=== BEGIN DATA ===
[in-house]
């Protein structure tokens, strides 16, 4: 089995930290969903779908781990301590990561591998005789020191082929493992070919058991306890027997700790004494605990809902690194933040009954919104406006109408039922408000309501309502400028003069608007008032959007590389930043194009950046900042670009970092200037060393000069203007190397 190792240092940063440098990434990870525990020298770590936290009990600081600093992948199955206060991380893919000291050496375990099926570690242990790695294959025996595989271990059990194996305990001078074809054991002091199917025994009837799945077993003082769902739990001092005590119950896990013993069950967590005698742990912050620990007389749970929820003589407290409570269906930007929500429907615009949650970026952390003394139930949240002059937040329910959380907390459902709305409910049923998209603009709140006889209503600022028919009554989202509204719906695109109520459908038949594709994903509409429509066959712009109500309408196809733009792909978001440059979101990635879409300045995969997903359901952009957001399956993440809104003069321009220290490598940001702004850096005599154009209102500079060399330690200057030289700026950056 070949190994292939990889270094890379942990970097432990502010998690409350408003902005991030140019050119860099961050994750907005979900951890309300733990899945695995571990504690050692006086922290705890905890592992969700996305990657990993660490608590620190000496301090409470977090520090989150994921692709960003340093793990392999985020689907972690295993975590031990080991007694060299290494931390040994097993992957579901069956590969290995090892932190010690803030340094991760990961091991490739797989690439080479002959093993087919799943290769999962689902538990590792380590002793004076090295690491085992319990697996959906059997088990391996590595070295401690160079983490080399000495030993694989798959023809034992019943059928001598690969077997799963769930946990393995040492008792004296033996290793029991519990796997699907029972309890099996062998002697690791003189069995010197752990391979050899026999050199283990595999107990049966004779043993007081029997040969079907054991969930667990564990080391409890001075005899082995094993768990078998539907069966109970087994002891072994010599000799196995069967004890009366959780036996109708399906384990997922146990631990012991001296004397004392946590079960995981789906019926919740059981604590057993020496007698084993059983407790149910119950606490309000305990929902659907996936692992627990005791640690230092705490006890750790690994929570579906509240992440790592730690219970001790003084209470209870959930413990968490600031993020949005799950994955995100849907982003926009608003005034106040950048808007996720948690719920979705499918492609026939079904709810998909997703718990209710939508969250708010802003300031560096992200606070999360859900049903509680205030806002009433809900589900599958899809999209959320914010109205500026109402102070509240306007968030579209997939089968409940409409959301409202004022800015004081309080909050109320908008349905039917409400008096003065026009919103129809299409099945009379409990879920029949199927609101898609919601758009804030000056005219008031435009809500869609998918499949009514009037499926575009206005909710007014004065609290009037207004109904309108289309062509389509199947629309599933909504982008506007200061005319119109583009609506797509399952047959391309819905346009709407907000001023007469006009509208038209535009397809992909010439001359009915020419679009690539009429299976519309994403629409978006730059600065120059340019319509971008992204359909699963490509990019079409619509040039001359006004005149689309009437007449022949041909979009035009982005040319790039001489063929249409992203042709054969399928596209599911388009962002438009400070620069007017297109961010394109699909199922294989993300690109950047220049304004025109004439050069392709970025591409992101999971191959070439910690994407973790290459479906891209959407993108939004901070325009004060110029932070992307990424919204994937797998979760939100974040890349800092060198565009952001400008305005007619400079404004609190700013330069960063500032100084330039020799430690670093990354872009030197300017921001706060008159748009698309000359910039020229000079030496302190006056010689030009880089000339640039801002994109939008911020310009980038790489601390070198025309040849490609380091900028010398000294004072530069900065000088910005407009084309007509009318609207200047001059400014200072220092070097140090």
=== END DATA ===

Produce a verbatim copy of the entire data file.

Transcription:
[in-house]
């Protein structure tokens, strides 16, 4: 089995930290969903779908781990301590990561591998005789020191082929493992070919058991306890027997700790004494605990809902690194933040009954919104406006109408039922408000309501309502400028003069608007008032959007590389930043194009950046900042670009970092200037060393000069203007190397 190792240092940063440098990434990870525990020298770590936290009990600081600093992948199955206060991380893919000291050496375990099926570690242990790695294959025996595989271990059990194996305990001078074809054991002091199917025994009837799945077993003082769902739990001092005590119950896990013993069950967590005698742990912050620990007389749970929820003589407290409570269906930007929500429907615009949650970026952390003394139930949240002059937040329910959380907390459902709305409910049923998209603009709140006889209503600022028919009554989202509204719906695109109520459908038949594709994903509409429509066959712009109500309408196809733009792909978001440059979101990635879409300045995969997903359901952009957001399956993440809104003069321009220290490598940001702004850096005599154009209102500079060399330690200057030289700026950056 070949190994292939990889270094890379942990970097432990502010998690409350408003902005991030140019050119860099961050994750907005979900951890309300733990899945695995571990504690050692006086922290705890905890592992969700996305990657990993660490608590620190000496301090409470977090520090989150994921692709960003340093793990392999985020689907972690295993975590031990080991007694060299290494931390040994097993992957579901069956590969290995090892932190010690803030340094991760990961091991490739797989690439080479002959093993087919799943290769999962689902538990590792380590002793004076090295690491085992319990697996959906059997088990391996590595070295401690160079983490080399000495030993694989798959023809034992019943059928001598690969077997799963769930946990393995040492008792004296033996290793029991519990796997699907029972309890099996062998002697690791003189069995010197752990391979050899026999050199283990595999107990049966004779043993007081029997040969079907054991969930667990564990080391409890001075005899082995094993768990078998539907069966109970087994002891072994010599000799196995069967004890009366959780036996109708399906384990997922146990631990012991001296004397004392946590079960995981789906019926919740059981604590057993020496007698084993059983407790149910119950606490309000305990929902659907996936692992627990005791640690230092705490006890750790690994929570579906509240992440790592730690219970001790003084209470209870959930413990968490600031993020949005799950994955995100849907982003926009608003005034106040950048808007996720948690719920979705499918492609026939079904709810998909997703718990209710939508969250708010802003300031560096992200606070999360859900049903509680205030806002009433809900589900599958899809999209959320914010109205500026109402102070509240306007968030579209997939089968409940409409959301409202004022800015004081309080909050109320908008349905039917409400008096003065026009919103129809299409099945009379409990879920029949199927609101898609919601758009804030000056005219008031435009809500869609998918499949009514009037499926575009206005909710007014004065609290009037207004109904309108289309062509389509199947629309599933909504982008506007200061005319119109583009609506797509399952047959391309819905346009709407907000001023007469006009509208038209535009397809992909010439001359009915020419679009690539009429299976519309994403629409978006730059600065120059340019319509971008992204359909699963490509990019079409619509040039001359006004005149689309009437007449022949041909979009035009982005040319790039001489063929249409992203042709054969399928596209599911388009962002438009400070620069007017297109961010394109699909199922294989993300690109950047220049304004025109004439050069392709970025591409992101999971191959070439910690994407973790290459479906891209959407993108939004901070325009004060110029932070992307990424919204994937797998979760939100974040890349800092060198565009952001400008305005007619400079404004609190700013330069960063500032100084330039020799430690670093990354872009030197300017921001706060008159748009698309000359910039020229000079030496302190006056010689030009880089000339640039801002994109939008911020310009980038790489601390070198025309040849490609380091900028010398000294004072530069900065000088910005407009084309007509009318609207200047001059400014200072220092070097140090």